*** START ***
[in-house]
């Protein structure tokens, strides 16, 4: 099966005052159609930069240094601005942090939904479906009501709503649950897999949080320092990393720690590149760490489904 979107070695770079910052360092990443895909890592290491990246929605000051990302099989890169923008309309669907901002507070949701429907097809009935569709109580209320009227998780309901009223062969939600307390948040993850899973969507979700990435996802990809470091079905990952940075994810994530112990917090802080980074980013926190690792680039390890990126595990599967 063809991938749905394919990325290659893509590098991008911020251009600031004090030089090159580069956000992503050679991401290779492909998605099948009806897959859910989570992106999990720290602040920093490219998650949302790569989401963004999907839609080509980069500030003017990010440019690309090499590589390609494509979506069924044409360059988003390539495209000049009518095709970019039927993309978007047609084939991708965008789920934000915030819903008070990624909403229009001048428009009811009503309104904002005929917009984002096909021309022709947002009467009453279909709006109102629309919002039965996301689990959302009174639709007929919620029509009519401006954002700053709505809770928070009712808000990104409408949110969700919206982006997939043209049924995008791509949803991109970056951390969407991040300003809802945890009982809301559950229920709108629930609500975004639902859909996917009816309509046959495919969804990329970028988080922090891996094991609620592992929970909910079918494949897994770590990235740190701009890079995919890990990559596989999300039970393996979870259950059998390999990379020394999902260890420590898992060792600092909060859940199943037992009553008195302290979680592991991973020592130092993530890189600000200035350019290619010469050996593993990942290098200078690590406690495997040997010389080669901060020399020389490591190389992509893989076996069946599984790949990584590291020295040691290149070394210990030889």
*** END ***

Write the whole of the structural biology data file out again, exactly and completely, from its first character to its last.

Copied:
[in-house]
């Protein structure tokens, strides 16, 4: 099966005052159609930069240094601005942090939904479906009501709503649950897999949080320092990393720690590149760490489904 979107070695770079910052360092990443895909890592290491990246929605000051990302099989890169923008309309669907901002507070949701429907097809009935569709109580209320009227998780309901009223062969939600307390948040993850899973969507979700990435996802990809470091079905990952940075994810994530112990917090802080980074980013926190690792680039390890990126595990599967 063809991938749905394919990325290659893509590098991008911020251009600031004090030089090159580069956000992503050679991401290779492909998605099948009806897959859910989570992106999990720290602040920093490219998650949302790569989401963004999907839609080509980069500030003017990010440019690309090499590589390609494509979506069924044409360059988003390539495209000049009518095709970019039927993309978007047609084939991708965008789920934000915030819903008070990624909403229009001048428009009811009503309104904002005929917009984002096909021309022709947002009467009453279909709006109102629309919002039965996301689990959302009174639709007929919620029509009519401006954002700053709505809770928070009712808000990104409408949110969700919206982006997939043209049924995008791509949803991109970056951390969407991040300003809802945890009982809301559950229920709108629930609500975004639902859909996917009816309509046959495919969804990329970028988080922090891996094991609620592992929970909910079918494949897994770590990235740190701009890079995919890990990559596989999300039970393996979870259950059998390999990379020394999902260890420590898992060792600092909060859940199943037992009553008195302290979680592991991973020592130092993530890189600000200035350019290619010469050996593993990942290098200078690590406690495997040997010389080669901060020399020389490591190389992509893989076996069946599984790949990584590291020295040691290149070394210990030889």